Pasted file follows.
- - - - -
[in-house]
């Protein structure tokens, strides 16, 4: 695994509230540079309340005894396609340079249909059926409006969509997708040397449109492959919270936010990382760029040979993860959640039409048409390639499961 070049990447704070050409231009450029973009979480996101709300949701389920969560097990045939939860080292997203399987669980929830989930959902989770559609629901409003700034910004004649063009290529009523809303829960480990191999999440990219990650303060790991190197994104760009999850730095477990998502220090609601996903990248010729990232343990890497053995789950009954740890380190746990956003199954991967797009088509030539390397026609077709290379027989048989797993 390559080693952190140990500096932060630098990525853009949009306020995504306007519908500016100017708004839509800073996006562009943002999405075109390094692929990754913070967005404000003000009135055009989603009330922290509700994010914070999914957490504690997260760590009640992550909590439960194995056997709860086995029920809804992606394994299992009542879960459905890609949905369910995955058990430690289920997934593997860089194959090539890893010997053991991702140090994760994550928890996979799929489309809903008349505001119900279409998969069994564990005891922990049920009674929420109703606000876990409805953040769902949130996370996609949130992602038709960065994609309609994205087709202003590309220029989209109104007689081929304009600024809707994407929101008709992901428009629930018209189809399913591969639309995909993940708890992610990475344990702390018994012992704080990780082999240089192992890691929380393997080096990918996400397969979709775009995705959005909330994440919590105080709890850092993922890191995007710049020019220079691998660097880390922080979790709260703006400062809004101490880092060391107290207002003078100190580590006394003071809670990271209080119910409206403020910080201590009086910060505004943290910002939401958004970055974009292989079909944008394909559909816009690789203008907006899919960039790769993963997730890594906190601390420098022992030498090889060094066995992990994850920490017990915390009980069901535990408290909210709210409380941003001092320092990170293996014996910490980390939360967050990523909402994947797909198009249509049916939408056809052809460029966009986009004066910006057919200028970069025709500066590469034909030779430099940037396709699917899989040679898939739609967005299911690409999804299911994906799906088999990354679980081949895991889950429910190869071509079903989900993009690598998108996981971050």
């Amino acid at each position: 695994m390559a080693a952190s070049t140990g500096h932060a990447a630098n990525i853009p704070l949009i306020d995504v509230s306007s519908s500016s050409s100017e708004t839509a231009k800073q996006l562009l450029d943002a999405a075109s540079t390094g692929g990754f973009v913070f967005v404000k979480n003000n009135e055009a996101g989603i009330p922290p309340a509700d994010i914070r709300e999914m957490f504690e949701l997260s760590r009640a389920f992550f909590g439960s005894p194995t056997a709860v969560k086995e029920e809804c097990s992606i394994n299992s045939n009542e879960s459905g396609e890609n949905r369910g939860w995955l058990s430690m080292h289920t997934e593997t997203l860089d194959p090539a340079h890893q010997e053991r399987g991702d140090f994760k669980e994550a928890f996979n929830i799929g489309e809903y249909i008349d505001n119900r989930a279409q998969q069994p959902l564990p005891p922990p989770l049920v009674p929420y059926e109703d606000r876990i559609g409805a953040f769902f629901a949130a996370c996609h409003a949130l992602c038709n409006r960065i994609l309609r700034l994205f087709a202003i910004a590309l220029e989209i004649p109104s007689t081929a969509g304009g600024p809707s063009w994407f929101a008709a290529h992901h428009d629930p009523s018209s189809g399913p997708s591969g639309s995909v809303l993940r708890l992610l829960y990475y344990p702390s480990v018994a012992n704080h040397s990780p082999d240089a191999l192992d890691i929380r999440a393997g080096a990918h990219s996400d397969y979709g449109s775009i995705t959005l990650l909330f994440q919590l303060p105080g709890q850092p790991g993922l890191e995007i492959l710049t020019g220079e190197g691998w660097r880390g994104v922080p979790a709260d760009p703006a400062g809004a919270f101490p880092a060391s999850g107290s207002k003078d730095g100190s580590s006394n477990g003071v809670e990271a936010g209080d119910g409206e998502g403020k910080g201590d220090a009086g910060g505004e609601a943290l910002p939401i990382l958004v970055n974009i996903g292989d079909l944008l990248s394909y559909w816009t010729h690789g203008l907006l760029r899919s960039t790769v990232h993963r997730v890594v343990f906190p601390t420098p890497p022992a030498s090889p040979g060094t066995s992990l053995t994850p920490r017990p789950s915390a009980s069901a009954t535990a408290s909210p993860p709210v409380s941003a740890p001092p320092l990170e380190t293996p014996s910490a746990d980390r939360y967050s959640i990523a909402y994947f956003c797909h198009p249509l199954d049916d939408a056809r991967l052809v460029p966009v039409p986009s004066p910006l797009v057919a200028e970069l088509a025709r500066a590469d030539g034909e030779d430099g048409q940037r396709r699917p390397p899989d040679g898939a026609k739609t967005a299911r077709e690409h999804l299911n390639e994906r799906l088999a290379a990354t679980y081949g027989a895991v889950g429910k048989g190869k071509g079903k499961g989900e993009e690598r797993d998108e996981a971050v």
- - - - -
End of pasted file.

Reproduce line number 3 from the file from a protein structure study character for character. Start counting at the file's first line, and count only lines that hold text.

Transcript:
């Amino acid at each position: 695994m390559a080693a952190s070049t140990g500096h932060a990447a630098n990525i853009p704070l949009i306020d995504v509230s306007s519908s500016s050409s100017e708004t839509a231009k800073q996006l562009l450029d943002a999405a075109s540079t390094g692929g990754f973009v913070f967005v404000k979480n003000n009135e055009a996101g989603i009330p922290p309340a509700d994010i914070r709300e999914m957490f504690e949701l997260s760590r009640a389920f992550f909590g439960s005894p194995t056997a709860v969560k086995e029920e809804c097990s992606i394994n299992s045939n009542e879960s459905g396609e890609n949905r369910g939860w995955l058990s430690m080292h289920t997934e593997t997203l860089d194959p090539a340079h890893q010997e053991r399987g991702d140090f994760k669980e994550a928890f996979n929830i799929g489309e809903y249909i008349d505001n119900r989930a279409q998969q069994p959902l564990p005891p922990p989770l049920v009674p929420y059926e109703d606000r876990i559609g409805a953040f769902f629901a949130a996370c996609h409003a949130l992602c038709n409006r960065i994609l309609r700034l994205f087709a202003i910004a590309l220029e989209i004649p109104s007689t081929a969509g304009g600024p809707s063009w994407f929101a008709a290529h992901h428009d629930p009523s018209s189809g399913p997708s591969g639309s995909v809303l993940r708890l992610l829960y990475y344990p702390s480990v018994a012992n704080h040397s990780p082999d240089a191999l192992d890691i929380r999440a393997g080096a990918h990219s996400d397969y979709g449109s775009i995705t959005l990650l909330f994440q919590l303060p105080g709890q850092p790991g993922l890191e995007i492959l710049t020019g220079e190197g691998w660097r880390g994104v922080p979790a709260d760009p703006a400062g809004a919270f101490p880092a060391s999850g107290s207002k003078d730095g100190s580590s006394n477990g003071v809670e990271a936010g209080d119910g409206e998502g403020k910080g201590d220090a009086g910060g505004e609601a943290l910002p939401i990382l958004v970055n974009i996903g292989d079909l944008l990248s394909y559909w816009t010729h690789g203008l907006l760029r899919s960039t790769v990232h993963r997730v890594v343990f906190p601390t420098p890497p022992a030498s090889p040979g060094t066995s992990l053995t994850p920490r017990p789950s915390a009980s069901a009954t535990a408290s909210p993860p709210v409380s941003a740890p001092p320092l990170e380190t293996p014996s910490a746990d980390r939360y967050s959640i990523a909402y994947f956003c797909h198009p249509l199954d049916d939408a056809r991967l052809v460029p966009v039409p986009s004066p910006l797009v057919a200028e970069l088509a025709r500066a590469d030539g034909e030779d430099g048409q940037r396709r699917p390397p899989d040679g898939a026609k739609t967005a299911r077709e690409h999804l299911n390639e994906r799906l088999a290379a990354t679980y081949g027989a895991v889950g429910k048989g190869k071509g079903k499961g989900e993009e690598r797993d998108e996981a971050v």